After reading Ruth Woods’ new book, Finding Form With Fibre, which profiles the work of 14 talented Australian artists and offers different techniques for working with plant fibers, I immediately headed outside to gather plant materials that I could transform into an artistic piece. Working with Phormium and some Lomandra, I attempted to weave a masterpiece. Turns out, I’m not much of a textile crafter. Well, at least not currently.
Determined to become more skilled, I reached out to Ruth, who started Craft School Oz and teaches basketry and textile workshops, to ask for advice and guidance.
Photography from Finding Form With Fibre.
What is your favorite plant to work with?
“I have many plants that I like to work with, so it all depends on what’s available, usually in my garden or my neighbors’. This is a wine growing area in Australia, so I use grapevines from my neighbor’s garden. I also use a lot of New Zealand flax because it’s readily accessible as I have several in my garden. Flax is strong and fibrous and is a great weaving plant. I also like Kniphofia which has a long leaf and soft fibres to work with—it’s really nice on your hands.”
Is there a particularly easy plant to work with?
“Daylilies are great because you can pick their long leaves when they are dying back from the new leaves; this means that they are already dry and ready to use. I try to pick these early in the morning while they are still moist with dew, because then I can use them straight away.”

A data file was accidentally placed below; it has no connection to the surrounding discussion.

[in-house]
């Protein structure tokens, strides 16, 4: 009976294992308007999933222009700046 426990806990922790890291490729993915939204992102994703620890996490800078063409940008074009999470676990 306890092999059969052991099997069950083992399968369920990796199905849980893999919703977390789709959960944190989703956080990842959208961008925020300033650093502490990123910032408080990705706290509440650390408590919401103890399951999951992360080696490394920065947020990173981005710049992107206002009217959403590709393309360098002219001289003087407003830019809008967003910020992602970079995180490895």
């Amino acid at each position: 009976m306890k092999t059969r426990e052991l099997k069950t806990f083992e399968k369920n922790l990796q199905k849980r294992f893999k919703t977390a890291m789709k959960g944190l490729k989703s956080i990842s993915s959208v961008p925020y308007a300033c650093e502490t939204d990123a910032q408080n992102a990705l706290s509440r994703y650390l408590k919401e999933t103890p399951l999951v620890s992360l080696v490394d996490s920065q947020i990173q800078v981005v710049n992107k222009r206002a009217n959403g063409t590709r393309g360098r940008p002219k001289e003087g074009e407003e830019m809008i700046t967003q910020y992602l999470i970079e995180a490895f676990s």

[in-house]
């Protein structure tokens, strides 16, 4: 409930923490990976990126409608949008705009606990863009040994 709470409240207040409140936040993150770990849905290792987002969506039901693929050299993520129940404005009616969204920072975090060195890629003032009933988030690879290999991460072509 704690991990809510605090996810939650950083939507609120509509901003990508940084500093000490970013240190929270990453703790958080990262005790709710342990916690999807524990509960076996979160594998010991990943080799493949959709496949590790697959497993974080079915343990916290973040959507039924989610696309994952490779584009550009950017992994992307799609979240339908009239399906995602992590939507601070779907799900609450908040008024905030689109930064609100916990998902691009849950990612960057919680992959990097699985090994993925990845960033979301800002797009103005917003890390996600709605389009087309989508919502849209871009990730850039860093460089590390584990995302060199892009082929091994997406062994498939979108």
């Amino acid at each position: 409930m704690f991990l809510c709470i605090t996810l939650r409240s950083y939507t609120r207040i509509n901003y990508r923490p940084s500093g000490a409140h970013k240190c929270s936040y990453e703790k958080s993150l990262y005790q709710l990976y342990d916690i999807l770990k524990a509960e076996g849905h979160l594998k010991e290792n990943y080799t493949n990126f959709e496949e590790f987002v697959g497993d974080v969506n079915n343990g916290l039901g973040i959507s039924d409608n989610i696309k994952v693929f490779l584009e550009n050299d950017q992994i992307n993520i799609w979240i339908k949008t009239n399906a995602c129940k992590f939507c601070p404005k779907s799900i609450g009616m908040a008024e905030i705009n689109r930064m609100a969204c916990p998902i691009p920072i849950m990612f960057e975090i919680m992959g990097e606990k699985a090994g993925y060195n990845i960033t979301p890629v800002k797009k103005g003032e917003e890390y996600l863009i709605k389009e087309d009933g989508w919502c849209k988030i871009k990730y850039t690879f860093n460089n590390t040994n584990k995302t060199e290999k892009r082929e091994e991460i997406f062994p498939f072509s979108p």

Top tips for creating with plants?
“Every plant is different so there is no one rule that fits all. But generally you pick the leaves and let them dry out first so there is little shrinkage. Once the leaves have dried, you can rehydrate them just enough so they are pliable, but you don’t want to over soak them as they will swell up again then shrink. One basketmaker told me that if you leave your plant fiber on the grass overnight, the dew will moisten the fibre enough, and then you should keep them wrapped in a damp towel so they don’t dry out. This tip might not apply if you live in the tropics or a very dry arid area.”
A ‘practice project’ you recommend?
“I use the phrase “practice projects” to encourage people to make lots of little tryout pieces to experiment with and see how different plant fibers react, what shapes can be made, and to develop ideas. A simple under and over weaving technique is great as you can play with lots of different fibers and obtain so many different results.”
Any new material(s) you are using?
“At the moment I’m experimenting with different types of rush, the ones that like to grow in boggy areas. Also if I see a tree that has been felled or pruned, I like to collect some of the branches and create shapes with them even though sometimes I have no idea what tree it is. When I’m teaching, I emphasize the importance of playing and experimenting with plant fiber and technique. You learn so much by making mistakes—it’s the best teacher!”
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